Steve, I'm going to throw you a curveball. You have a one lever control that controls the saw motor, clamp and saw cylinder. If you also have a readily accessable flow control for the saw cylinder (speed of cut control) I would suggest that the amount of pressure exerted on the bar is irrelevant to a degree with your configuration.

If you engage the  main control lever the clamp should be clamping and the chain should be spinning before the chain touches the log. If your cut speed is too fast, it will let you know!  Either the chain will slow down (audible) stop (obvious) or there will be an evident/ audible drag on the hydraulics. If the saw cylinder is extending too quickly, you would have two lines of defense to prevent a bent saw bar-- the main control lever in one hand and the flow control in the other.

Have you run a cut yet where the saw cylinder was extending too quickly? If so, what happened?

Offline doc henderson

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Re: My processor build
« Reply #91 on: March 07, 2019, 10:13:52 PM »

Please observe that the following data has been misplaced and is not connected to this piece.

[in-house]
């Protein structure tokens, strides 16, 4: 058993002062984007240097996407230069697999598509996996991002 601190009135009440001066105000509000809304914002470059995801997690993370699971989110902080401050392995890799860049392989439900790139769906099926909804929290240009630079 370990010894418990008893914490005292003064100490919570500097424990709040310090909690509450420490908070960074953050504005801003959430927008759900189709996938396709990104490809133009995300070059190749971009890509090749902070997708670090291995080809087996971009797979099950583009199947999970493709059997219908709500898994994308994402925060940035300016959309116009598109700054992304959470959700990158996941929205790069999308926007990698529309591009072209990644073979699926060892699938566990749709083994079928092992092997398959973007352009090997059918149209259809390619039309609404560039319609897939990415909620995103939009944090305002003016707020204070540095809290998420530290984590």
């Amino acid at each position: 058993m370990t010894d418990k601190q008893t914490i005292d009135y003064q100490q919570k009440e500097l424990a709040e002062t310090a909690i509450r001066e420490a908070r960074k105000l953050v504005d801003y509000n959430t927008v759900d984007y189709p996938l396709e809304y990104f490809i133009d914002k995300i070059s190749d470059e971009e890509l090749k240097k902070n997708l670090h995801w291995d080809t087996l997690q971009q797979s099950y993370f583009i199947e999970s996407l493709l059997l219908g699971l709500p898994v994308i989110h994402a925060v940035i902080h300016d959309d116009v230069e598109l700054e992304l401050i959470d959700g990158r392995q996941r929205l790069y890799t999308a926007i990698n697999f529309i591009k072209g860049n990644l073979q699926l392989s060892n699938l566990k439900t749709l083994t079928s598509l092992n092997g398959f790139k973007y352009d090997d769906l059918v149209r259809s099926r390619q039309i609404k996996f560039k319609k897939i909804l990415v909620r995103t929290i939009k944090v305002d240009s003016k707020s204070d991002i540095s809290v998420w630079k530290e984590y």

steve, the larger 3 inch cylinder would have 9 times the force since the surface area goes up by the square of the radius.  If you can regulate the speed of the smaller cylinder, the force will be limited by the size of the piston.  The force is further reduced by the torque arm that is about 1/4 or 1/5 the length of the bar, further reducing the effective force.  remember the torque arm is an artificial strait line drawn from pivot point to pivot point, not the actual steel you weld.  it changes as the bar rotates.  The way you have it, rotates faster in the beginning, and slower, but with more force in the cut. perfect.
timberking B 2000, 277c track loader, PJ 32 foot gooseneck, 1976 F700 state dump truck, JD 850 tractor.

Offline hedgerow

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Re: My processor build
« Reply #92 on: March 21, 2019, 09:36:20 AM »
Steve
Did you get the Grove valve installed? Any more up dates on the processor build?

Offline Randy88

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Re: My processor build
« Reply #93 on: April 11, 2019, 06:20:22 AM »
Nice build, I'm very impressed with the quality of your craftsmanship. 

I'm not telling anyone what to do, but your making things a whole lot more complicated than they need to be all by trying to eliminate a couple simple functions.     

I'd have recommended you bought the saw components yourself separately and put it together yourself and run each function with its own valve, had a pressure gauge on each valve and knew what each function was doing at all times, and would end up being far faster and cheaper than the way your going to do things.

I run a roller clamp setup, so that pressure needs to be independent of the saw and bar function.